Judicial Watch to Appeal Court Decision Halting Taxpayer Challenge to Montgomery College’s Illegal Alien Tuition Discount
AUGUST 29, 2011
Judicial Watch President Tom Fitton issued the following statement today regarding the August 16, 2011, decision by the Circuit Court for Montgomery County, Maryland, dismissing Judicial Watch’s taxpayer lawsuit against Montgomery College for providing discounted tuition to illegal aliens:
This decision seems to ignore nearly 150 years of binding precedent in the State of Maryland allowing citizens to challenge the illegal expenditure of taxpayer funds.
Maryland taxpayers should not have to bear the burden of paying for the cost of educating illegal aliens. Especially in this time of extreme financial hardship, Montgomery College’s illegal alien tuition policy, besides being contrary to law, is a waste of precious taxpayer resources. Importantly, the court decision did not find that the college’s policy was legal.
Judicial Watch will most certainly appeal the Circuit Court’s ruling. Our taxpayer clients deserve to have their day in court to uphold the rule of law in Maryland.
Judicial Watch’s lawsuit argued that Montgomery College’s tuition policy violates both Maryland and federal law and places a substantial financial burden on Montgomery County taxpayers, who subsidize the cost of students attending the community college. Circuit Court Judge Marielsa A. Bernard ruled that Judicial Watch’s taxpayer clients, all Montgomery County residents, did not have “standing” to bring the lawsuit because enforcement of the law was up to Attorney General Eric Holder and the Maryland Higher Education Commission. Therefore, Judge Bernard would not consider the merits of the case.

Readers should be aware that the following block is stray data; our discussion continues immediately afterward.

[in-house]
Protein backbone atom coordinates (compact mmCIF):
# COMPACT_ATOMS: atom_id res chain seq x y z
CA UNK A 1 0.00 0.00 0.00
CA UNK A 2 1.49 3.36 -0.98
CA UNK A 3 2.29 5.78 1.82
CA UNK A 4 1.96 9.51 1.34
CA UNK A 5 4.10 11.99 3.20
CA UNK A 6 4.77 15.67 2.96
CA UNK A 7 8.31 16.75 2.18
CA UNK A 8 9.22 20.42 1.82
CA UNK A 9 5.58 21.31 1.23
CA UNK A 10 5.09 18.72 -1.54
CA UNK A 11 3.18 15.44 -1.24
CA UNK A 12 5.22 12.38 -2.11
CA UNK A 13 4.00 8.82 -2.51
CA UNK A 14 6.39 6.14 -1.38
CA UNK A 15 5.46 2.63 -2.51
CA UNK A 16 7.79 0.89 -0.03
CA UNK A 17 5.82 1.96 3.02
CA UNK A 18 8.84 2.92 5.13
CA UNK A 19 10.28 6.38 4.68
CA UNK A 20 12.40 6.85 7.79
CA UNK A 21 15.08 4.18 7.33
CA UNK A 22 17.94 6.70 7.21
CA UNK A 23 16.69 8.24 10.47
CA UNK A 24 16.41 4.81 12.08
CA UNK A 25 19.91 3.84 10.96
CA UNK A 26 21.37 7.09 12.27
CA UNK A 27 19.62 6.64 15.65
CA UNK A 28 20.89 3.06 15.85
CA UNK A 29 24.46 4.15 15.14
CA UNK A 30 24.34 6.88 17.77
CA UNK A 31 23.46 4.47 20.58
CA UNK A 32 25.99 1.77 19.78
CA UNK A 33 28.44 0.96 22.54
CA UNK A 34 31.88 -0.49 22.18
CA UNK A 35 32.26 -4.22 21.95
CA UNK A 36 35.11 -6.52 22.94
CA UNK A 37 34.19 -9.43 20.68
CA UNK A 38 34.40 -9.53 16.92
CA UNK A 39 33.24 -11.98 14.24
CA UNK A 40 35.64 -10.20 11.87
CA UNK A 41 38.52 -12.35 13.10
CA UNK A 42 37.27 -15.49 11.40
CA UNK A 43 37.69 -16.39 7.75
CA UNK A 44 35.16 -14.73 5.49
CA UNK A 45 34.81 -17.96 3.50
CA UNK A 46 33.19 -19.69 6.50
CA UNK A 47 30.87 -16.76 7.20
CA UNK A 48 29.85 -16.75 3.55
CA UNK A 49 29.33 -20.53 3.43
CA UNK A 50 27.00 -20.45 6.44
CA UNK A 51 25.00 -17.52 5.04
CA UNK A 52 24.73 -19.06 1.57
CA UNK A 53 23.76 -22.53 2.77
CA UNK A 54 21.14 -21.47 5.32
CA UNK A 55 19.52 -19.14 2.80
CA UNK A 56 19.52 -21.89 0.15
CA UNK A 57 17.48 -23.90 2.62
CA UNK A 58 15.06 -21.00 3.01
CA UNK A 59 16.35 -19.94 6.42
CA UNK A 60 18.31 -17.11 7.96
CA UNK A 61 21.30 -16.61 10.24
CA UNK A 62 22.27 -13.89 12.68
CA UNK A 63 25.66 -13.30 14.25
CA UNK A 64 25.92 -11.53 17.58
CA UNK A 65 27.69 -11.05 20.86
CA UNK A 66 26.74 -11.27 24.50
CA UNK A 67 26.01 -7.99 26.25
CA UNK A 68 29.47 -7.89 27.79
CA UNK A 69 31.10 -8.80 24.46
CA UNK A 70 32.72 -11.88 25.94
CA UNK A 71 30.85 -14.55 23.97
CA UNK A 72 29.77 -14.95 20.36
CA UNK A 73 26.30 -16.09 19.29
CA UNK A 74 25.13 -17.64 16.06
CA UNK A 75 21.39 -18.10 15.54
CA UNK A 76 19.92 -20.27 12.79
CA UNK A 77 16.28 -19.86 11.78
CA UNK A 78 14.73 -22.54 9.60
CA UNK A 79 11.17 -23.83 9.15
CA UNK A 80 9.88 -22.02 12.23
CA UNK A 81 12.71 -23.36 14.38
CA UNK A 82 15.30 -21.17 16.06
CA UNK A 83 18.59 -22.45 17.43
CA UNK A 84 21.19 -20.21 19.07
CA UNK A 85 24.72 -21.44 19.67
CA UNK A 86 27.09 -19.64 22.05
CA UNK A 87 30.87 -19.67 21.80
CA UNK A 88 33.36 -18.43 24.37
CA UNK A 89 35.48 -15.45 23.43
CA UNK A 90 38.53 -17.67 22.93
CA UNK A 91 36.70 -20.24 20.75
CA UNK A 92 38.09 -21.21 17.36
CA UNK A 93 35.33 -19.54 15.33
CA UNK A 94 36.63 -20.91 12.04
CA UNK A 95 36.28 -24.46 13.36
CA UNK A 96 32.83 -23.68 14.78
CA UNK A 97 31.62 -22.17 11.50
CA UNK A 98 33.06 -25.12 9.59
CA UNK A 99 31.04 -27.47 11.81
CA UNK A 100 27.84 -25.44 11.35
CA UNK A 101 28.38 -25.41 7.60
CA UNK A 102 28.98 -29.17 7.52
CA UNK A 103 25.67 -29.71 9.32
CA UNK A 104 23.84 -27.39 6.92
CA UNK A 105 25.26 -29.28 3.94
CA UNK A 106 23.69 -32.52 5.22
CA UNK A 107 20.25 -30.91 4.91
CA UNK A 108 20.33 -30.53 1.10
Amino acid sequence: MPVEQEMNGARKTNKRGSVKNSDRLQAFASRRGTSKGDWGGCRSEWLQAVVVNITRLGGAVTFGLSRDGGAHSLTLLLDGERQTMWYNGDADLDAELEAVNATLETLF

The lawsuit contends that between 2006 and 2009, Montgomery College failed to collect $5,870,852 in tuition and fees because of its policy of unlawfully allowing a discounted “in-county” tuition rate to illegal aliens and other “out-of- state” students. During the course of the lawsuit, the college admitted that its policy had been in place since at least as early as 2002.
As Judicial Watch noted in a key court filing, long-standing and well-established law in Maryland authorizes taxpayer plaintiffs to bring suit to “enjoin illegal…acts of public officials where those acts are reasonably likely to result in pecuniary loss or an increase in taxes.” In a landmark case in 1869 Maryland’s Court of Appeals (the state’s highest court) explained that:
[i]n this state the Courts have always maintained with jealous vigilance the restraints and limitations imposed by law upon the excise of power by municipal and other corporations; and have not hesitated to exercise their rightful jurisdiction for the purpose of restraining them within the limits of their lawful authority, and of protecting the citizen from the consequence of their unauthorized or illegal acts.